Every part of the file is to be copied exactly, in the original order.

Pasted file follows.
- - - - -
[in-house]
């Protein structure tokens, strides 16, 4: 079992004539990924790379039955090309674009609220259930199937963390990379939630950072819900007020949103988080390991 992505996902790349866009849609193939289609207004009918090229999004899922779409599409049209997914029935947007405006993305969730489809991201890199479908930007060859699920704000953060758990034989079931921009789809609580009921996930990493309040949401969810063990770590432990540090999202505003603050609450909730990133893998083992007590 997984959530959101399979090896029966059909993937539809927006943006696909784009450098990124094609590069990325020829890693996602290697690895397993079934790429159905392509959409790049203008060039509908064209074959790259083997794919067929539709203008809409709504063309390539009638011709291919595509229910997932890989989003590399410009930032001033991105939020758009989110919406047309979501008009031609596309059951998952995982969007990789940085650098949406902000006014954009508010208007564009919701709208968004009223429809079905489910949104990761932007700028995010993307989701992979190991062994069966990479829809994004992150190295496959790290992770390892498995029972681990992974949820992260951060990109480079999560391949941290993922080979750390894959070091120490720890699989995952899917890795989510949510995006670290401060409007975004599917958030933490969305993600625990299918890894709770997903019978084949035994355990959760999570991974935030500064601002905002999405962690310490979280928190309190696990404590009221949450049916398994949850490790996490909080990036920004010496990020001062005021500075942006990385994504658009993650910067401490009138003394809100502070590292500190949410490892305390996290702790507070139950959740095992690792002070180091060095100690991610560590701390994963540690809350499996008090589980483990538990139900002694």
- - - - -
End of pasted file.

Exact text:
[in-house]
């Protein structure tokens, strides 16, 4: 079992004539990924790379039955090309674009609220259930199937963390990379939630950072819900007020949103988080390991 992505996902790349866009849609193939289609207004009918090229999004899922779409599409049209997914029935947007405006993305969730489809991201890199479908930007060859699920704000953060758990034989079931921009789809609580009921996930990493309040949401969810063990770590432990540090999202505003603050609450909730990133893998083992007590 997984959530959101399979090896029966059909993937539809927006943006696909784009450098990124094609590069990325020829890693996602290697690895397993079934790429159905392509959409790049203008060039509908064209074959790259083997794919067929539709203008809409709504063309390539009638011709291919595509229910997932890989989003590399410009930032001033991105939020758009989110919406047309979501008009031609596309059951998952995982969007990789940085650098949406902000006014954009508010208007564009919701709208968004009223429809079905489910949104990761932007700028995010993307989701992979190991062994069966990479829809994004992150190295496959790290992770390892498995029972681990992974949820992260951060990109480079999560391949941290993922080979750390894959070091120490720890699989995952899917890795989510949510995006670290401060409007975004599917958030933490969305993600625990299918890894709770997903019978084949035994355990959760999570991974935030500064601002905002999405962690310490979280928190309190696990404590009221949450049916398994949850490790996490909080990036920004010496990020001062005021500075942006990385994504658009993650910067401490009138003394809100502070590292500190949410490892305390996290702790507070139950959740095992690792002070180091060095100690991610560590701390994963540690809350499996008090589980483990538990139900002694």